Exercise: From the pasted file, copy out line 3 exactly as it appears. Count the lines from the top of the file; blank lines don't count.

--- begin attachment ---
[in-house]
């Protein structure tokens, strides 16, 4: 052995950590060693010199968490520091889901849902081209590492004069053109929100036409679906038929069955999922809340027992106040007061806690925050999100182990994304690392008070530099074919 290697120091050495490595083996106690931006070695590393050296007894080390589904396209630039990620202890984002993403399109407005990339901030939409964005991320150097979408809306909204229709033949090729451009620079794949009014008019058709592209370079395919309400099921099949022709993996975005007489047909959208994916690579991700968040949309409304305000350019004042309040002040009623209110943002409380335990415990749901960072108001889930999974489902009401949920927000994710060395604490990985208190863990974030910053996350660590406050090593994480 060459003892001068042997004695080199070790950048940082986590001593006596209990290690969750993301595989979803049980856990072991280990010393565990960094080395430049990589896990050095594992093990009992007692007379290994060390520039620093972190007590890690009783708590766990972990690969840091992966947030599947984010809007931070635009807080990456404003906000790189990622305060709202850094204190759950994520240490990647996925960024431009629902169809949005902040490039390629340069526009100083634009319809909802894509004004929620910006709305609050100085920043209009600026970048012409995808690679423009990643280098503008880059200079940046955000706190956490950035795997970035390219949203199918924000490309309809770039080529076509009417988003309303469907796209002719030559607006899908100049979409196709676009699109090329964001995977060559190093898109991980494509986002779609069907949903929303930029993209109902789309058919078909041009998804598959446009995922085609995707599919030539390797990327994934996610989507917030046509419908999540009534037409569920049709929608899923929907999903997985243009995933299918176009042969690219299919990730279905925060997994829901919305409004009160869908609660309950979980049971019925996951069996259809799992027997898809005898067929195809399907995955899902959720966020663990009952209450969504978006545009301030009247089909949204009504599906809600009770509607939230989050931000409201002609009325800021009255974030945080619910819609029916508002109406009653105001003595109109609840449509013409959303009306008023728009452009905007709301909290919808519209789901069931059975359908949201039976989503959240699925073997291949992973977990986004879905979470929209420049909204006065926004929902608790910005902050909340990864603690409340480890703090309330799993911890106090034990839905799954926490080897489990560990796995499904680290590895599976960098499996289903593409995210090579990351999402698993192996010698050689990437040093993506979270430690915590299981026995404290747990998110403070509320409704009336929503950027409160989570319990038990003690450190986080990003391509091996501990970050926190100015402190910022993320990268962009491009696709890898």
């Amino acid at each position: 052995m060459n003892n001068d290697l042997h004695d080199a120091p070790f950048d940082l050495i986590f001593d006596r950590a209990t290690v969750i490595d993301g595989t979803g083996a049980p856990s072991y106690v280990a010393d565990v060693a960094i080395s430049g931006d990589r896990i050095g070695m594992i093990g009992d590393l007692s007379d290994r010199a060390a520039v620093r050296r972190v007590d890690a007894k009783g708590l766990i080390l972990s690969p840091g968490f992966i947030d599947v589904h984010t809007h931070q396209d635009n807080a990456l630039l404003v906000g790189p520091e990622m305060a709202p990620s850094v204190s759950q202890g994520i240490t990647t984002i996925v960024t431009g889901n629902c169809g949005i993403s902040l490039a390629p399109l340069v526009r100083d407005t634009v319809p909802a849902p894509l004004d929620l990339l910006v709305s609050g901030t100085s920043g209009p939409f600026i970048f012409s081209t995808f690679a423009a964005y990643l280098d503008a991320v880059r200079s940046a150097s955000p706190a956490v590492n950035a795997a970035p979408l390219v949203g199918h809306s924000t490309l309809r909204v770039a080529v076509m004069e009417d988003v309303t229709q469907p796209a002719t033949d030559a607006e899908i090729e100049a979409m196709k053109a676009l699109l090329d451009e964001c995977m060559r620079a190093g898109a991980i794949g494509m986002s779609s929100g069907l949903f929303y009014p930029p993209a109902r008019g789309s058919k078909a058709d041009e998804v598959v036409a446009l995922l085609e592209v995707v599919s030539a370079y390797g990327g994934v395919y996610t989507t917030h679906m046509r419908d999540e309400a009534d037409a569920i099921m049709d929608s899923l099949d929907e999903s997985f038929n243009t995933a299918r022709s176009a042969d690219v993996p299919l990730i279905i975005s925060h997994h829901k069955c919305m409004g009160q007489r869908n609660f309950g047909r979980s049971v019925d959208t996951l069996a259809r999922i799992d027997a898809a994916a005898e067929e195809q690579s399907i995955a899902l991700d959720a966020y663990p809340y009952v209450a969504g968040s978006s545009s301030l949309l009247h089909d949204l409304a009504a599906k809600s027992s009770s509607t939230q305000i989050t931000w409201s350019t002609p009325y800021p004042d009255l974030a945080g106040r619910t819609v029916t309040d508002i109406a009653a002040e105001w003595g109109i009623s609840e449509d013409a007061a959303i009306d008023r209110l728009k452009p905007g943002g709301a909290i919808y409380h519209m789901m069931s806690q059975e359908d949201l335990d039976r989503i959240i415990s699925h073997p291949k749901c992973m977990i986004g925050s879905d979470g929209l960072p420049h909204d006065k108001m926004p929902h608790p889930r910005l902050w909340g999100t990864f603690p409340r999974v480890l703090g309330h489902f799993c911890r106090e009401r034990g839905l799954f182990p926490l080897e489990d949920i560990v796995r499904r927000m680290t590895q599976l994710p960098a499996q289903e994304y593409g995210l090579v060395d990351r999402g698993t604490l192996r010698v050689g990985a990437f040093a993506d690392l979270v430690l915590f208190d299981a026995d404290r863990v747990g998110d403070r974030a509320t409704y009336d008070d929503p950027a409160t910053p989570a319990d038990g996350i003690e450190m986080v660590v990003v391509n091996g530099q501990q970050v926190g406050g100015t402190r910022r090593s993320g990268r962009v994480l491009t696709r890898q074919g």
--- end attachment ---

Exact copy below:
């Amino acid at each position: 052995m060459n003892n001068d290697l042997h004695d080199a120091p070790f950048d940082l050495i986590f001593d006596r950590a209990t290690v969750i490595d993301g595989t979803g083996a049980p856990s072991y106690v280990a010393d565990v060693a960094i080395s430049g931006d990589r896990i050095g070695m594992i093990g009992d590393l007692s007379d290994r010199a060390a520039v620093r050296r972190v007590d890690a007894k009783g708590l766990i080390l972990s690969p840091g968490f992966i947030d599947v589904h984010t809007h931070q396209d635009n807080a990456l630039l404003v906000g790189p520091e990622m305060a709202p990620s850094v204190s759950q202890g994520i240490t990647t984002i996925v960024t431009g889901n629902c169809g949005i993403s902040l490039a390629p399109l340069v526009r100083d407005t634009v319809p909802a849902p894509l004004d929620l990339l910006v709305s609050g901030t100085s920043g209009p939409f600026i970048f012409s081209t995808f690679a423009a964005y990643l280098d503008a991320v880059r200079s940046a150097s955000p706190a956490v590492n950035a795997a970035p979408l390219v949203g199918h809306s924000t490309l309809r909204v770039a080529v076509m004069e009417d988003v309303t229709q469907p796209a002719t033949d030559a607006e899908i090729e100049a979409m196709k053109a676009l699109l090329d451009e964001c995977m060559r620079a190093g898109a991980i794949g494509m986002s779609s929100g069907l949903f929303y009014p930029p993209a109902r008019g789309s058919k078909a058709d041009e998804v598959v036409a446009l995922l085609e592209v995707v599919s030539a370079y390797g990327g994934v395919y996610t989507t917030h679906m046509r419908d999540e309400a009534d037409a569920i099921m049709d929608s899923l099949d929907e999903s997985f038929n243009t995933a299918r022709s176009a042969d690219v993996p299919l990730i279905i975005s925060h997994h829901k069955c919305m409004g009160q007489r869908n609660f309950g047909r979980s049971v019925d959208t996951l069996a259809r999922i799992d027997a898809a994916a005898e067929e195809q690579s399907i995955a899902l991700d959720a966020y663990p809340y009952v209450a969504g968040s978006s545009s301030l949309l009247h089909d949204l409304a009504a599906k809600s027992s009770s509607t939230q305000i989050t931000w409201s350019t002609p009325y800021p004042d009255l974030a945080g106040r619910t819609v029916t309040d508002i109406a009653a002040e105001w003595g109109i009623s609840e449509d013409a007061a959303i009306d008023r209110l728009k452009p905007g943002g709301a909290i919808y409380h519209m789901m069931s806690q059975e359908d949201l335990d039976r989503i959240i415990s699925h073997p291949k749901c992973m977990i986004g925050s879905d979470g929209l960072p420049h909204d006065k108001m926004p929902h608790p889930r910005l902050w909340g999100t990864f603690p409340r999974v480890l703090g309330h489902f799993c911890r106090e009401r034990g839905l799954f182990p926490l080897e489990d949920i560990v796995r499904r927000m680290t590895q599976l994710p960098a499996q289903e994304y593409g995210l090579v060395d990351r999402g698993t604490l192996r010698v050689g990985a990437f040093a993506d690392l979270v430690l915590f208190d299981a026995d404290r863990v747990g998110d403070r974030a509320t409704y009336d008070d929503p950027a409160t910053p989570a319990d038990g996350i003690e450190m986080v660590v990003v391509n091996g530099q501990q970050v926190g406050g100015t402190r910022r090593s993320g990268r962009v994480l491009t696709r890898q074919g």